This chapter seeks to explore the diverse meanings of child abuse in Ireland, while unpacking the construction, nature and consequences of errors and mistakes in child protection in the state. The contemporary Irish imagination perceives child abuse as a problem of historical memory. The primary reference is the institutionalised child subjected to cruelty and sexual exploitation at the hands of the clergy, with a disengaged state colluding in their misery. Yet there is an accumulating body of evidence that demonstrates beyond doubt that the problem of child abuse is part of present-day social reality in Ireland. There is a shared dynamic between the past and the present. Child abuse is the product of multiple childhoods, differentiating privilege from poverty. Linkages between historic child abuse and contemporary practice in memory and denial, in a society that is rapidly modernising and rejecting its traditionalist past, are the lens used to explore Ireland's understanding of errors and mistakes in child protection.
Ireland: context and orientation
Ireland has a population of almost 4.8 million, with children making up just over a quarter of that total (CSO, 2017) and 40 per cent of Irish households include children (Eurostat, 2018). It now has the highest birth, and lowest mortality, rates of all European Union countries, giving Ireland the largest proportion of children as a percentage of total population in Europe (DCYA, 2016).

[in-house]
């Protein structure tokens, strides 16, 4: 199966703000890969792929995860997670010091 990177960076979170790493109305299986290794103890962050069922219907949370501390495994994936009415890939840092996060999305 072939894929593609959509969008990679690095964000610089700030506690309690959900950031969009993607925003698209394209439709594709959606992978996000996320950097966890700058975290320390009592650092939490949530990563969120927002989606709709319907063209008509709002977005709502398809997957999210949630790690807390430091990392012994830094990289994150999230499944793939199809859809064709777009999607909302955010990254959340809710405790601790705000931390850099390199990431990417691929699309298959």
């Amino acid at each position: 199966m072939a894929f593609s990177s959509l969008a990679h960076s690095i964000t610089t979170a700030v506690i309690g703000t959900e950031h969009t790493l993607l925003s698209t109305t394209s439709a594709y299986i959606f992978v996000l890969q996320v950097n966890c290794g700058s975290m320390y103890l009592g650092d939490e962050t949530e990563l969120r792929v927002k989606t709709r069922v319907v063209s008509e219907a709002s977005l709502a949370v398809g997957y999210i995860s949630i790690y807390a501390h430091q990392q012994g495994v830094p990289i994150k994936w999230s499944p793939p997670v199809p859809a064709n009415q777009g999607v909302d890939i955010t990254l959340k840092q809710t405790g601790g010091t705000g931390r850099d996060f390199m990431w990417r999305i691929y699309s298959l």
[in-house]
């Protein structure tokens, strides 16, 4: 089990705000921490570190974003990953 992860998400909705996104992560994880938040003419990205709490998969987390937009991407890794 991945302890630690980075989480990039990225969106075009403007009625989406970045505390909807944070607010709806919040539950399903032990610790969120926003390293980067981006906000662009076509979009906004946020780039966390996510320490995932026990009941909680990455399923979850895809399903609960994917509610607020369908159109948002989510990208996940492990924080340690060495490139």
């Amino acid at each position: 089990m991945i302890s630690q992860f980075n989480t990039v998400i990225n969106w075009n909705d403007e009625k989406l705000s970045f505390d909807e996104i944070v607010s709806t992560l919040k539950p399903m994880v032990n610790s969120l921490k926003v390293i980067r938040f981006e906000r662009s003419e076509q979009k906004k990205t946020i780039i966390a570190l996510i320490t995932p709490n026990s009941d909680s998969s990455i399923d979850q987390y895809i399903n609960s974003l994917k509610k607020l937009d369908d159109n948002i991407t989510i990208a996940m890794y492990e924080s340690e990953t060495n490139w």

In global terms, Ireland is a highly developed, safe and prosperous place to live. It has been ranked as eighth in the world on measurements including health, access to education, human rights and standard of living (United Nations Development Programme, 2016), and as the seventh best country in the world in which to raise children (UNICEF, 2016). Despite such glowing accolades, in the same year just over 11 per cent of children in the state were living in consistent poverty and 25 per cent were experiencing deprivation (CSO, 2017).
The 1937 Constitution of Ireland with its clear mandate on the rights of the family unit overrides all legislation in the country. This constitutional obligation has meant that Ireland has traditionally invested greater authority in parents than is explicit in the systems of other countries (Lavan, 1998).